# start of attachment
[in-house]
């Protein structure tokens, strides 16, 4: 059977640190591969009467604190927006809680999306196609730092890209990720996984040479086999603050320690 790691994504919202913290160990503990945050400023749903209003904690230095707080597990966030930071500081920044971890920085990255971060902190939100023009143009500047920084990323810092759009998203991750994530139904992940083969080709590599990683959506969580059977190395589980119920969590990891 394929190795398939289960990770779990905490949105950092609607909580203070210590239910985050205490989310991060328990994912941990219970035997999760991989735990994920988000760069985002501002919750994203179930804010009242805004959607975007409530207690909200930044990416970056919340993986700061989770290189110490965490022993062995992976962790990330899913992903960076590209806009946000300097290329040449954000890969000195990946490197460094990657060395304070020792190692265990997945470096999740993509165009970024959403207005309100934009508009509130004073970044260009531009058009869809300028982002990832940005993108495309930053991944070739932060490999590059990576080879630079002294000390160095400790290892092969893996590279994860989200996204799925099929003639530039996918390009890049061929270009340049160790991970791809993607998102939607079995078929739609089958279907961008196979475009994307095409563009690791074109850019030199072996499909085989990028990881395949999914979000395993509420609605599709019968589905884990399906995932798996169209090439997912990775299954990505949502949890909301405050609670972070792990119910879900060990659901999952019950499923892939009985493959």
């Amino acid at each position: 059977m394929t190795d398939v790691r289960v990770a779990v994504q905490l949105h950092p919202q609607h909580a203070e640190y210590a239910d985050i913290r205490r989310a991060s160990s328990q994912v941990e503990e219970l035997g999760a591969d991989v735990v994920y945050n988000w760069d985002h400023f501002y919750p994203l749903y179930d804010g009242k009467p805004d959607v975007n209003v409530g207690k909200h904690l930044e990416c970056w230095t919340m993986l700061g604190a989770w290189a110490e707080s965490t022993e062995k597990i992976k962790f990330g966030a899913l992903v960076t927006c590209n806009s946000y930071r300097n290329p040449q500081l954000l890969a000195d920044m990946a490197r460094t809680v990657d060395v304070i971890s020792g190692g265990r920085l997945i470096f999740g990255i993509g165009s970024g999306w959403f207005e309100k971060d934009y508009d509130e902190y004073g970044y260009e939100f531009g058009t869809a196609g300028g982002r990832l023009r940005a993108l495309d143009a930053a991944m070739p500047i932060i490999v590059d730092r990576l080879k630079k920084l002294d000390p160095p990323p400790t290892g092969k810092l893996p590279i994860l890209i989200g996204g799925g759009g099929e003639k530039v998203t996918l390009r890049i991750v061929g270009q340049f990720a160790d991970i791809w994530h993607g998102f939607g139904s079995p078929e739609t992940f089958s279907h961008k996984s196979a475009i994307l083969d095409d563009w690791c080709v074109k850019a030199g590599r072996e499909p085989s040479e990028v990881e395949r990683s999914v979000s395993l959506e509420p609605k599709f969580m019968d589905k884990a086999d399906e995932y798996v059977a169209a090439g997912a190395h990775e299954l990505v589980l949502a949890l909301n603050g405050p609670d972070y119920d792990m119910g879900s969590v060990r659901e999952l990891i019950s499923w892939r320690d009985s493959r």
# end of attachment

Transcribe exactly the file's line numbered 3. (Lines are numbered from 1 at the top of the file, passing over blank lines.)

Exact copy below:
């Amino acid at each position: 059977m394929t190795d398939v790691r289960v990770a779990v994504q905490l949105h950092p919202q609607h909580a203070e640190y210590a239910d985050i913290r205490r989310a991060s160990s328990q994912v941990e503990e219970l035997g999760a591969d991989v735990v994920y945050n988000w760069d985002h400023f501002y919750p994203l749903y179930d804010g009242k009467p805004d959607v975007n209003v409530g207690k909200h904690l930044e990416c970056w230095t919340m993986l700061g604190a989770w290189a110490e707080s965490t022993e062995k597990i992976k962790f990330g966030a899913l992903v960076t927006c590209n806009s946000y930071r300097n290329p040449q500081l954000l890969a000195d920044m990946a490197r460094t809680v990657d060395v304070i971890s020792g190692g265990r920085l997945i470096f999740g990255i993509g165009s970024g999306w959403f207005e309100k971060d934009y508009d509130e902190y004073g970044y260009e939100f531009g058009t869809a196609g300028g982002r990832l023009r940005a993108l495309d143009a930053a991944m070739p500047i932060i490999v590059d730092r990576l080879k630079k920084l002294d000390p160095p990323p400790t290892g092969k810092l893996p590279i994860l890209i989200g996204g799925g759009g099929e003639k530039v998203t996918l390009r890049i991750v061929g270009q340049f990720a160790d991970i791809w994530h993607g998102f939607g139904s079995p078929e739609t992940f089958s279907h961008k996984s196979a475009i994307l083969d095409d563009w690791c080709v074109k850019a030199g590599r072996e499909p085989s040479e990028v990881e395949r990683s999914v979000s395993l959506e509420p609605k599709f969580m019968d589905k884990a086999d399906e995932y798996v059977a169209a090439g997912a190395h990775e299954l990505v589980l949502a949890l909301n603050g405050p609670d972070y119920d792990m119910g879900s969590v060990r659901e999952l990891i019950s499923w892939r320690d009985s493959r």